Will there be problems... yes, will they last forever.... no. We will transition out of them. The couch potato was created by the TV, but even with #D smart TV's with web integration, the world has, in my opinion, moved past this stage because of the health revolution. It will be something similar, a trend (perhaps specific training, or a job field) that will do the same for the internet. 

Wednesday, November 28, 2012

The Brain and Google - Changing Times

The gist of this weeks article focused on two main points; 1. Our brains are malleable and the instant access nature of the Net is degrading both our attention spans and the way we're wired. 2. Google is trying to create the perfect search engine... an AI that can understand what you want --- and give you exactly what you need. "I'm sorry Dave. I can't do that Dave" Yes, i went there; and so did the authors, but i digress. To the first point, it appears that the way our brains wire themselves is changing. Where we used to be able to focus and weave elaborate mental pictures while reading books, we are moving towards a day when books will be out-modded by 1-2 paragraph articles that we simply power skim. I know for at least myself that I have lost the capacity to focus on a scientific journal long enough to read through a page without tangenting to some other task for a minute. Even reading the article for this, a paper of several pages, i had to take breaks and found myself losing focus even when i was actually trying to get it done. Literacy is a skill of civilization. Could it be that we are moving towards that future when the time machine stops and the great libraries of the world hold nothing but crumbling dust? The second point was the the scary prospect of our brains being replaced with a newer, faster, better processor. Google's future AI substitute for a search engine that will cater to our every question. What will become of invention, of synthesis, and experimentation when the answers to our questions can be implanted directly into our brains, as Rod Sirling once showed us in his series, The Twilight Zone. Or even more simply to use a Marvel reference, the Kree empire, a race of soldiers, all the same in purpose, to carry out the will of the supreme intelligence... Supremo, the biological computer. Will our own intellects be subjugated and altered by the Media Revolution? The Answer is yes. To what extent is left to be determined. End of Line...

Wednesday, November 14, 2012

Marc Prensky - Article Review

The following is based on observations of a) 

And b)'t_Technology_Good_At-(Part%202)-EDTECH-Nov-Dec-1012.pdf

Article 1 - Skills

Both articles express interest in the continued development of today education, however were as the first focuses the transition of content, the latter looks towards the use of lenses and individualized learning to excite student motivation. Looking at the first article, it is clear that the author has hit on a key point in todays' schooling; the needs of today are different than the needs of yesterday. It is true that essay writing is largely not used in todays market place, neither is writing letters, or reports.

However, all the these are necessary skills.

True, we do not write letters. the author made it clear that we now write emails, but are they all that different. They still need an address, a format, and a signature. Essays? without those skills how will we produce the next generations authors. If the sum of a persons skill set allows them to write a two page short story; will there ever be a novel? As to reports, yes we use ppt and other media these days, but the sciences still need those basic skills to be successful. Business managers and researchers still need to be able to produce concise written material.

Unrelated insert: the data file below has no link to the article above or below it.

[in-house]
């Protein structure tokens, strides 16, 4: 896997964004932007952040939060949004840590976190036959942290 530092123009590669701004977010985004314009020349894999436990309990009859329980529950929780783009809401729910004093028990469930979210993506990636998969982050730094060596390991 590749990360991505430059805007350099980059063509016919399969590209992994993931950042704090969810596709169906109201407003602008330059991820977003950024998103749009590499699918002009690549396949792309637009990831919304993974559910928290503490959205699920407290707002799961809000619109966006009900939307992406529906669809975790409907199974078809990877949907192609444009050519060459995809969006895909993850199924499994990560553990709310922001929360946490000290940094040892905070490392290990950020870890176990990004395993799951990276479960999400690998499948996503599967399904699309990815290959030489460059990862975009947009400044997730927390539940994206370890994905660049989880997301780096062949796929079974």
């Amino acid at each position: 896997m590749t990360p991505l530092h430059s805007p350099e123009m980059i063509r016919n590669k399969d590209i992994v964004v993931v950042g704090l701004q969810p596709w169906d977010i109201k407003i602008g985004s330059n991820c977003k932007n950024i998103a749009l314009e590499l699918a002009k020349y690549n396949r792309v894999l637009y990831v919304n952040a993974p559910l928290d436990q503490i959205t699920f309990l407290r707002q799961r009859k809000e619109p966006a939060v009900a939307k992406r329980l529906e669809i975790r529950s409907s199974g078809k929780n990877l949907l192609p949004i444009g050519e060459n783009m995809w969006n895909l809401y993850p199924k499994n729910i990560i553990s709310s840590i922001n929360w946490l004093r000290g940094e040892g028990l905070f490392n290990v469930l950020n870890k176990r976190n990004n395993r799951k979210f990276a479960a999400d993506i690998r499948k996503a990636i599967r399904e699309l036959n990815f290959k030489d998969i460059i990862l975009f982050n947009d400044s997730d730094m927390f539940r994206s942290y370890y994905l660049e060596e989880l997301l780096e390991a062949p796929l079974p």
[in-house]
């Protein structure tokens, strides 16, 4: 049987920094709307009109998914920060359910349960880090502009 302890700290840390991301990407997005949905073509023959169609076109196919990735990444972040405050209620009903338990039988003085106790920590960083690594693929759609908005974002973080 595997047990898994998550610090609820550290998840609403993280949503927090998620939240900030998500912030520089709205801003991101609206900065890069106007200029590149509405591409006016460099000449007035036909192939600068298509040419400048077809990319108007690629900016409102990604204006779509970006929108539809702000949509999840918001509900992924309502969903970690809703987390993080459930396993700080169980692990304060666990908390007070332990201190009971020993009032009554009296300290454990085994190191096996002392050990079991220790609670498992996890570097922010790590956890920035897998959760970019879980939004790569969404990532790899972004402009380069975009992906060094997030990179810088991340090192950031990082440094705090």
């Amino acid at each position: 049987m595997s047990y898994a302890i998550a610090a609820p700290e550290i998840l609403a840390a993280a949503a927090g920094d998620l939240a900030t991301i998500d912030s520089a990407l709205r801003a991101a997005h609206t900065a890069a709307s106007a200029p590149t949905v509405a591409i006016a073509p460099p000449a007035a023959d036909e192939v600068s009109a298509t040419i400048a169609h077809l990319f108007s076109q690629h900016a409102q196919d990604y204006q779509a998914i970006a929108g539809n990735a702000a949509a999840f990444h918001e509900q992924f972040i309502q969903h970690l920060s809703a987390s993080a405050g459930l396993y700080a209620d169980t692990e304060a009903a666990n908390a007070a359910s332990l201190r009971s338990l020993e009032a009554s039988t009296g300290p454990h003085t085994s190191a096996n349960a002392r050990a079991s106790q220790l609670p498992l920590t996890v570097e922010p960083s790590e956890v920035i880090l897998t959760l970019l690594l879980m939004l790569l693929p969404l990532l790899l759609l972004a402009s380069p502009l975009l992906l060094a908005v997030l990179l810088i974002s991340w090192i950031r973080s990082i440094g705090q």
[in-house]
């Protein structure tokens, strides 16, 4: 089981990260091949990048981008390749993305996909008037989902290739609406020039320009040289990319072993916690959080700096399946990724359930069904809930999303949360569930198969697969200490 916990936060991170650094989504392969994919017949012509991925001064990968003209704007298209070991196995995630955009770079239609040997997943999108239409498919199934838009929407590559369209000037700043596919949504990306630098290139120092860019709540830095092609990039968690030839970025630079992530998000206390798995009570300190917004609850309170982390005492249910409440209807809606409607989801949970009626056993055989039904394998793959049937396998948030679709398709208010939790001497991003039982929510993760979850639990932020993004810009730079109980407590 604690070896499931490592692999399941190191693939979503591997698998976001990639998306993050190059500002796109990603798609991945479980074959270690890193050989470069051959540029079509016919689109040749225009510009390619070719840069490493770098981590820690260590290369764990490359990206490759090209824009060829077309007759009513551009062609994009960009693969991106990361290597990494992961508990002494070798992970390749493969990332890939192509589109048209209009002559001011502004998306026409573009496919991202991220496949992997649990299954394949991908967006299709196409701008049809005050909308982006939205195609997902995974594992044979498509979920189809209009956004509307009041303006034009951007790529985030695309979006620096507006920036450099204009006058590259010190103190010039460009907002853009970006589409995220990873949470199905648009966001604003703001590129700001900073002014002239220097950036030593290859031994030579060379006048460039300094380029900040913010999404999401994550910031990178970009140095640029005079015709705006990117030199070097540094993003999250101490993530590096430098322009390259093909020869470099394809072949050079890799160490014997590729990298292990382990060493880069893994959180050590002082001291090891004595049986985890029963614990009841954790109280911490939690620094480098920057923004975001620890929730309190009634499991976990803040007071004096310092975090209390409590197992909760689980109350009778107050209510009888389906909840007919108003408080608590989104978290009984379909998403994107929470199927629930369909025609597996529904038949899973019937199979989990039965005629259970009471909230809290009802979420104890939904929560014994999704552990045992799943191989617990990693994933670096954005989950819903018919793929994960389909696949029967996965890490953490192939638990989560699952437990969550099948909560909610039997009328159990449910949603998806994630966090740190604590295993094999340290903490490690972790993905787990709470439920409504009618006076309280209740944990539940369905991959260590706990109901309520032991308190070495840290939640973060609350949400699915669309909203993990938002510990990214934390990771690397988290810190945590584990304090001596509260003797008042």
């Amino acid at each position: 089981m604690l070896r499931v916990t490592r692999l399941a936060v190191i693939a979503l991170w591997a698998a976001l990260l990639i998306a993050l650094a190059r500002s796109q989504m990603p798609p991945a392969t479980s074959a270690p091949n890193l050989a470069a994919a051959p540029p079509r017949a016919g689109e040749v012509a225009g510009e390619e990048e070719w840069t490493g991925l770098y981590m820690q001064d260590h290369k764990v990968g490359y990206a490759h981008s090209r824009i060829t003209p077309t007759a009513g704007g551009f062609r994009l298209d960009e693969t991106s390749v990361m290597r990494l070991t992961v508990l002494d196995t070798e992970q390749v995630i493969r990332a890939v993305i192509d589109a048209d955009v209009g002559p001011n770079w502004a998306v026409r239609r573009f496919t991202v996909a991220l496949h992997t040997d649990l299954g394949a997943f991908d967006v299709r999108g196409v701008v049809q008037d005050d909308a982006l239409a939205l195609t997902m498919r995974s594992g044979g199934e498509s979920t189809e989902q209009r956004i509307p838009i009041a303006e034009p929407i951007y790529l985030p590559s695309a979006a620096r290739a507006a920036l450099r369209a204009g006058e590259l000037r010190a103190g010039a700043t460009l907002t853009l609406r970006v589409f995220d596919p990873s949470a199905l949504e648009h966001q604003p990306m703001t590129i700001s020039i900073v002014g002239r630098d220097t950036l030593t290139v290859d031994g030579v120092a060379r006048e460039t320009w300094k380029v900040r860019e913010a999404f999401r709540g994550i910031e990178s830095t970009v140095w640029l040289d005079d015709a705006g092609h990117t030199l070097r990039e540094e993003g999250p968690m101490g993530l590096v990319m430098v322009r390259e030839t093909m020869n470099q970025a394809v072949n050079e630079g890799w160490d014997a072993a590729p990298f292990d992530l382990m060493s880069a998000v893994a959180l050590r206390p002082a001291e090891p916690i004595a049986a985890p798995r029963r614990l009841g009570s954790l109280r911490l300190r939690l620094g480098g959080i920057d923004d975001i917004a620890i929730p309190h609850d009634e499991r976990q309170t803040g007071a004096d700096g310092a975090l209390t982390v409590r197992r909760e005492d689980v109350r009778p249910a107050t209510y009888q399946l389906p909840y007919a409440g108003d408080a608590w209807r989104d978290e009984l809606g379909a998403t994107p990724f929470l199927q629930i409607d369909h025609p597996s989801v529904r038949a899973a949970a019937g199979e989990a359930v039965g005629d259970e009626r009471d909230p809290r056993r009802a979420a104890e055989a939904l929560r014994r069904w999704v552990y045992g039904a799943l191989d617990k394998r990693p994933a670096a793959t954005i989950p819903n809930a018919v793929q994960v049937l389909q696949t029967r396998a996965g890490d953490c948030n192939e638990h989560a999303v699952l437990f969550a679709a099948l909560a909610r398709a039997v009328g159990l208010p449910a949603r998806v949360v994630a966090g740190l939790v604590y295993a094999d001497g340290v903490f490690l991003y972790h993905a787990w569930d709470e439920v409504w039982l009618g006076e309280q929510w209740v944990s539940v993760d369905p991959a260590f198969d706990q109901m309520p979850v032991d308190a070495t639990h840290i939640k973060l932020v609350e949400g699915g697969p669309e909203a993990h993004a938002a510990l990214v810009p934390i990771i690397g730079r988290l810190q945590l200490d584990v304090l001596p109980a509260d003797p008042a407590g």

On to blog posts... As is evident here and elsewhere, formatting is choppy. Yes, they are nice to look at, but the informal nature of them can be taxing. They end up being more like personal journals or logs than acceptable material. Are they useful... yes. Do i see a blog replacing the lab report. No. blogs to me are by their very nature supplementary.

Article 2 - Passion

Motivation is the achilles heel of today's teaching styles and there really isn't anything i can fault in this article save his call for individualized material. While i applaud his vision i cannot realistically expect a subject to be recorded every which way. It would be nice, but i feel that material is already stylized to the point that anyone can find a learning niche to work with and be successful. 

Wednesday, November 7, 2012

Khan Academy - Pro's and Con's (Part 2)

Well, I'm back after a trip down memory lane with organic chemistry and the Khan Academy. I decided to choose a field that i had some competency in and chose three videos as random (the first three i noticed in the side pane to be exact. Sn2 reactions, Sn1 reactions, and the Markonikov Rule. Below i've embedded the first of the three as an example.

Sn2 Reactions: Sn2 Reactions

My initial reaction was that he certainly sounds well informed and competent. I would otherwise guess that he was a chemistry teacher with more than a few classes under his belt. The second was the color coding, which aside from being highly interesting aids in identifying the reaction's constituents and in seeing stereo chemistry. Thirdly, i found his style to be somewhat slow, which i grant is due to the fact he doesn't know where his students are in relation to the material. In my own classes leaving groups and constituent names would be givens and only mentioned verbally once where as here they are constantly reiterated. This is not necessarily a bad thing, and overall i found his teaching style highly informative and easy to follow.

Where do i see this going in terms of flipped classrooms? I could see lessons like this replacing the basic instruction. In this respect students can learn, as we have said repeatedly in class and in other forms, at their own paces, rewinding the teacher as needed. The classroom instructor then is freed to help students with focused instruction on areas that the video may be lacking, to correct misnomers/mistakes in the lecture, or thirdly, to simply guide the students on what material to access and watch.

The flipped classroom is a fascinating idea... now if only we could somehow incorporate tablets into the desks themselves...